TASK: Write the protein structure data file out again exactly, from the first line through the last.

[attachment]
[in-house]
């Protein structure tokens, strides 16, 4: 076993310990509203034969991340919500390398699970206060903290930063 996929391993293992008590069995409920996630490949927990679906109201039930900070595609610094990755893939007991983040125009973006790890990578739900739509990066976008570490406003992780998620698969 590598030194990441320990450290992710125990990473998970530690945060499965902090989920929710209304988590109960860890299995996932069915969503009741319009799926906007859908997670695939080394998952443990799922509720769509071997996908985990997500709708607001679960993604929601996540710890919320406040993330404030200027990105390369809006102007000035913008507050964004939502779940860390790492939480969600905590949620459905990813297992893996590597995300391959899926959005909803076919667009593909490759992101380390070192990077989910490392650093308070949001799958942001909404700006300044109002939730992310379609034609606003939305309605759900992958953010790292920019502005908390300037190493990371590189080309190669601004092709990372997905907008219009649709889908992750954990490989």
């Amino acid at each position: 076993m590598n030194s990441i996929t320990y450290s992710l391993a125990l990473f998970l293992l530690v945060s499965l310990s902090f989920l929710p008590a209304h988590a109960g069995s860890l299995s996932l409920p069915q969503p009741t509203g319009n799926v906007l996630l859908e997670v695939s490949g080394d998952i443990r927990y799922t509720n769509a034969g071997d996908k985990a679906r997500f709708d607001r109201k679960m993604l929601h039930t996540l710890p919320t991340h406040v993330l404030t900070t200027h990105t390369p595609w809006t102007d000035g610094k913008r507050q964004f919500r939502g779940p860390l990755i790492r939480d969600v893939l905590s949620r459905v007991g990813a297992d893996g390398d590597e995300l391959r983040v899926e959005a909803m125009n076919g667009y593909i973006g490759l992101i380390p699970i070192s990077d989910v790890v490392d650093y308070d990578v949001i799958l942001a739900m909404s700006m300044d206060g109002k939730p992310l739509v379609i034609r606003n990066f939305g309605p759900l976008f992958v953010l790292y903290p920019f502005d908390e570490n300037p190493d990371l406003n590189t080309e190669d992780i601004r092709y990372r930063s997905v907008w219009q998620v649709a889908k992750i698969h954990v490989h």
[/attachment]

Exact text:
[in-house]
């Protein structure tokens, strides 16, 4: 076993310990509203034969991340919500390398699970206060903290930063 996929391993293992008590069995409920996630490949927990679906109201039930900070595609610094990755893939007991983040125009973006790890990578739900739509990066976008570490406003992780998620698969 590598030194990441320990450290992710125990990473998970530690945060499965902090989920929710209304988590109960860890299995996932069915969503009741319009799926906007859908997670695939080394998952443990799922509720769509071997996908985990997500709708607001679960993604929601996540710890919320406040993330404030200027990105390369809006102007000035913008507050964004939502779940860390790492939480969600905590949620459905990813297992893996590597995300391959899926959005909803076919667009593909490759992101380390070192990077989910490392650093308070949001799958942001909404700006300044109002939730992310379609034609606003939305309605759900992958953010790292920019502005908390300037190493990371590189080309190669601004092709990372997905907008219009649709889908992750954990490989």
């Amino acid at each position: 076993m590598n030194s990441i996929t320990y450290s992710l391993a125990l990473f998970l293992l530690v945060s499965l310990s902090f989920l929710p008590a209304h988590a109960g069995s860890l299995s996932l409920p069915q969503p009741t509203g319009n799926v906007l996630l859908e997670v695939s490949g080394d998952i443990r927990y799922t509720n769509a034969g071997d996908k985990a679906r997500f709708d607001r109201k679960m993604l929601h039930t996540l710890p919320t991340h406040v993330l404030t900070t200027h990105t390369p595609w809006t102007d000035g610094k913008r507050q964004f919500r939502g779940p860390l990755i790492r939480d969600v893939l905590s949620r459905v007991g990813a297992d893996g390398d590597e995300l391959r983040v899926e959005a909803m125009n076919g667009y593909i973006g490759l992101i380390p699970i070192s990077d989910v790890v490392d650093y308070d990578v949001i799958l942001a739900m909404s700006m300044d206060g109002k939730p992310l739509v379609i034609r606003n990066f939305g309605p759900l976008f992958v953010l790292y903290p920019f502005d908390e570490n300037p190493d990371l406003n590189t080309e190669d992780i601004r092709y990372r930063s997905v907008w219009q998620v649709a889908k992750i698969h954990v490989h």